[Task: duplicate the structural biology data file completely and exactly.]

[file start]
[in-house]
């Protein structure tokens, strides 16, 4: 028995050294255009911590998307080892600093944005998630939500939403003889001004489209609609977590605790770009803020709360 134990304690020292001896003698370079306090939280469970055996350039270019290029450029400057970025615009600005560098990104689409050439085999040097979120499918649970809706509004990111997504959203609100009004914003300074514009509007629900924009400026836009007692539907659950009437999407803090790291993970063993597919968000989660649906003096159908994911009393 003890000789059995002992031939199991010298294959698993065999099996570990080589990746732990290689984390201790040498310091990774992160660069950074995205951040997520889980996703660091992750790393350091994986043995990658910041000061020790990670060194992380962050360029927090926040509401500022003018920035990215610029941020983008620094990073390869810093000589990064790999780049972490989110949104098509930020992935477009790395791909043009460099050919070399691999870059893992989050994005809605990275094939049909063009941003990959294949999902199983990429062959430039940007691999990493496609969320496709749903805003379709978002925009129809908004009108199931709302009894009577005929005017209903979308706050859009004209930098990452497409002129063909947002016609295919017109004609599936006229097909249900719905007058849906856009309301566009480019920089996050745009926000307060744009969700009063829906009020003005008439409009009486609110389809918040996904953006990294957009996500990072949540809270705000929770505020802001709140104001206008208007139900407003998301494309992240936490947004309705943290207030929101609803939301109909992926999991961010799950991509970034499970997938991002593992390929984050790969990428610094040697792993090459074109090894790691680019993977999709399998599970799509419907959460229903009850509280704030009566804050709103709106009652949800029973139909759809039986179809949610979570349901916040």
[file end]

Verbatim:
[in-house]
């Protein structure tokens, strides 16, 4: 028995050294255009911590998307080892600093944005998630939500939403003889001004489209609609977590605790770009803020709360 134990304690020292001896003698370079306090939280469970055996350039270019290029450029400057970025615009600005560098990104689409050439085999040097979120499918649970809706509004990111997504959203609100009004914003300074514009509007629900924009400026836009007692539907659950009437999407803090790291993970063993597919968000989660649906003096159908994911009393 003890000789059995002992031939199991010298294959698993065999099996570990080589990746732990290689984390201790040498310091990774992160660069950074995205951040997520889980996703660091992750790393350091994986043995990658910041000061020790990670060194992380962050360029927090926040509401500022003018920035990215610029941020983008620094990073390869810093000589990064790999780049972490989110949104098509930020992935477009790395791909043009460099050919070399691999870059893992989050994005809605990275094939049909063009941003990959294949999902199983990429062959430039940007691999990493496609969320496709749903805003379709978002925009129809908004009108199931709302009894009577005929005017209903979308706050859009004209930098990452497409002129063909947002016609295919017109004609599936006229097909249900719905007058849906856009309301566009480019920089996050745009926000307060744009969700009063829906009020003005008439409009009486609110389809918040996904953006990294957009996500990072949540809270705000929770505020802001709140104001206008208007139900407003998301494309992240936490947004309705943290207030929101609803939301109909992926999991961010799950991509970034499970997938991002593992390929984050790969990428610094040697792993090459074109090894790691680019993977999709399998599970799509419907959460229903009850509280704030009566804050709103709106009652949800029973139909759809039986179809949610979570349901916040």